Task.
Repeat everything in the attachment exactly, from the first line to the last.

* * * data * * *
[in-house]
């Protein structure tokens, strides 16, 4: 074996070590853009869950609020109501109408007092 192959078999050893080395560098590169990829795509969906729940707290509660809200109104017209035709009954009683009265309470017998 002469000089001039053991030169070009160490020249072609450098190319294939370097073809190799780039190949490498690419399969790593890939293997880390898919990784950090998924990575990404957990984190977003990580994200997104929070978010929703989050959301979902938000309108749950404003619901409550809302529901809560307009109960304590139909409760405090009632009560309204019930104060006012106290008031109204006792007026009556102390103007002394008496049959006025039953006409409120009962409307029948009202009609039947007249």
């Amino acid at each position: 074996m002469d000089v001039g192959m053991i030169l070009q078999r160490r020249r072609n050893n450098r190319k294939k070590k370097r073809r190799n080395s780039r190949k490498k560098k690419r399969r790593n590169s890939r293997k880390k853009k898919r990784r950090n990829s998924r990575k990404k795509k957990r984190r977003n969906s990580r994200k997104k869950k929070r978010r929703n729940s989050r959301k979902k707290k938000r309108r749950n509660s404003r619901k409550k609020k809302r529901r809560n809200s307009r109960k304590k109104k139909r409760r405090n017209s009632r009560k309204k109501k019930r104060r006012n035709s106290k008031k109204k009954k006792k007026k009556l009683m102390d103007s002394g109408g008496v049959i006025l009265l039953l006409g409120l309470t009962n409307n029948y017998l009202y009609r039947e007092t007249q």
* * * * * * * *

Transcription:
[in-house]
């Protein structure tokens, strides 16, 4: 074996070590853009869950609020109501109408007092 192959078999050893080395560098590169990829795509969906729940707290509660809200109104017209035709009954009683009265309470017998 002469000089001039053991030169070009160490020249072609450098190319294939370097073809190799780039190949490498690419399969790593890939293997880390898919990784950090998924990575990404957990984190977003990580994200997104929070978010929703989050959301979902938000309108749950404003619901409550809302529901809560307009109960304590139909409760405090009632009560309204019930104060006012106290008031109204006792007026009556102390103007002394008496049959006025039953006409409120009962409307029948009202009609039947007249």
């Amino acid at each position: 074996m002469d000089v001039g192959m053991i030169l070009q078999r160490r020249r072609n050893n450098r190319k294939k070590k370097r073809r190799n080395s780039r190949k490498k560098k690419r399969r790593n590169s890939r293997k880390k853009k898919r990784r950090n990829s998924r990575k990404k795509k957990r984190r977003n969906s990580r994200k997104k869950k929070r978010r929703n729940s989050r959301k979902k707290k938000r309108r749950n509660s404003r619901k409550k609020k809302r529901r809560n809200s307009r109960k304590k109104k139909r409760r405090n017209s009632r009560k309204k109501k019930r104060r006012n035709s106290k008031k109204k009954k006792k007026k009556l009683m102390d103007s002394g109408g008496v049959i006025l009265l039953l006409g409120l309470t009962n409307n029948y017998l009202y009609r039947e007092t007249q």